Potato-Parsnip Latkes


This traditional Hanukkah dish is such a joy to have on the plate. Accompanied with homemade applesauce and a sour cream (or crème fraiche) and horseradish, they are a real treat: crunchy on the edges, creamy inside, and the little bit of oil that makes that texture possible is lightened by the accompaniments.

There’s a reason foods become traditional.

This year, 2017, as Alabama damn-near elected a real prince of a pedophile-racist-Christian nutcase, I shoveled snow here in Vermont with my wife, cleared the porch roof, shoveled again, and when it came time for brunch, made some latkes in celebration of narrowly averted catastrophe and a well-tended driveway.

A great deal of cooking has to do with minimizing problems and maximizing flavor. My contention is that time can help with both of these things and a little planning ahead reduces both the problems with a dish and the amount of time and concentrated attention required.

As usual, process is important. The recipe comes last and can be changed to include other root vegetables (carrots, beets, etc.), once you know the variables you’re dealing with.

Too Much Starch

What we love is often also often what we hate. We are generally looking for that point when enough (of what we want) is too much.

With potatoes, the problem is all that starch. It can make potatoes gummy and unpalatable, ruining the potato’s ability to crisp up either in the oven or the frying pan.

The solution is to remove some of that starch and this is best done by soaking the potatoes in cold salted water, then draining and drying them before cooking. This works for oven roasted potatoes, grated potato dishes, and au gratins.

If you carefully fish the potatoes out of their soaking water and let it sit, the potato starch will settle to the bottom of the bowl and you can carefully decant the water and leave it behind. This is what is dried and sold as a gluten-free thickener.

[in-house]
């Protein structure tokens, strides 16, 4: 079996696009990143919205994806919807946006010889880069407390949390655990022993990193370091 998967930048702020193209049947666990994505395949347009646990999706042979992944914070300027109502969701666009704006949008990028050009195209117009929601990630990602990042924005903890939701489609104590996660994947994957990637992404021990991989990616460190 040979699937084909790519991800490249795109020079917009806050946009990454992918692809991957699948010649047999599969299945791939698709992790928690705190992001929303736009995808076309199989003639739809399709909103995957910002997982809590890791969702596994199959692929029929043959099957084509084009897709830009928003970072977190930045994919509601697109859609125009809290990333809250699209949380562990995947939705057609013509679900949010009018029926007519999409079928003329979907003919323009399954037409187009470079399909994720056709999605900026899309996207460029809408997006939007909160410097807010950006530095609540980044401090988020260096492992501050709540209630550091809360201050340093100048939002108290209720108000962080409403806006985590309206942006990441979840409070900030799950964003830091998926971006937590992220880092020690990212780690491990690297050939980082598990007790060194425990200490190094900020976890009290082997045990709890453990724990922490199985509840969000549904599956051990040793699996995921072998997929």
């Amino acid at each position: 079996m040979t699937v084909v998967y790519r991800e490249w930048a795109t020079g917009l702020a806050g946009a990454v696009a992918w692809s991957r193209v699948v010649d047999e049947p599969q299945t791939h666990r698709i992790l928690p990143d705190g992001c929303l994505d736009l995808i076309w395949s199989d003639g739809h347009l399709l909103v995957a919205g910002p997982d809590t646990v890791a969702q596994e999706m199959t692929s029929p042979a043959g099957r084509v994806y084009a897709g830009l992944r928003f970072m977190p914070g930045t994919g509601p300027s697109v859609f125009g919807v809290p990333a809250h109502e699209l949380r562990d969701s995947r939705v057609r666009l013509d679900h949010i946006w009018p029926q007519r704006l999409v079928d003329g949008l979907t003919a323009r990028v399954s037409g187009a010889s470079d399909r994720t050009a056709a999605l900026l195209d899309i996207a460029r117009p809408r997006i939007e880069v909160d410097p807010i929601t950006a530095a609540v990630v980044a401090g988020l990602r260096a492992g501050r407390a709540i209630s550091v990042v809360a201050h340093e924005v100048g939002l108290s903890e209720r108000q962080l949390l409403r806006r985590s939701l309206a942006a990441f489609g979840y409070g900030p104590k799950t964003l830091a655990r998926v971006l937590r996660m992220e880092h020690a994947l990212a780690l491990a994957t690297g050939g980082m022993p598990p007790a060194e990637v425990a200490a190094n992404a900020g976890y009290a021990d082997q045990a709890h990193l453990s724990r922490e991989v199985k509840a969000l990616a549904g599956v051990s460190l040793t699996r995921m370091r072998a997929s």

I’m not generally quite that industrious, but, because of the extra starch, potato-soaking water is a perfect addition to breads, rolls, pancakes/waffles, and sourdough. If you have a relatively immediate use for it, you could save it, park it in the fridge, or add it to your sourdough starter.

This Year’s Latkes

My latkes today included some grated parsnips along with the potatoes. I spun them up on the food processor grating blade and dumped them into a large bowl of well-salted cold water, gave them a stir and left them for an hour or so. I was doing other things.

After a nice soak, I drained them in a colander, pressed the extra water out of them and folded them into a clean kitchen towel to be wrung out as tightly as I could manage.

I let them sit for a few minutes while I minced onion, topped the onion with grated some fresh nutmeg and a generous pinch of kosher salt (of course) and freshly ground black pepper. Then I returned to the grated potato-parsnip mix and wrung it out again.

With the potato-parsnip mixture as dry as I could manage, I dumped it into a large bowl, added the minced onion with its seasonings into the bowl, added a heaping spoonful of flour, tossing the mixture lightly until it was evenly distributed.

Then I broke in eggs, mixing them in one at a time, just until the mixture seemed like it might just hold together.

Preheating two large cast-iron frying pans, I floated 1/8” of a neutral vegetable oil in each and waited for it to shimmer, but not smoke.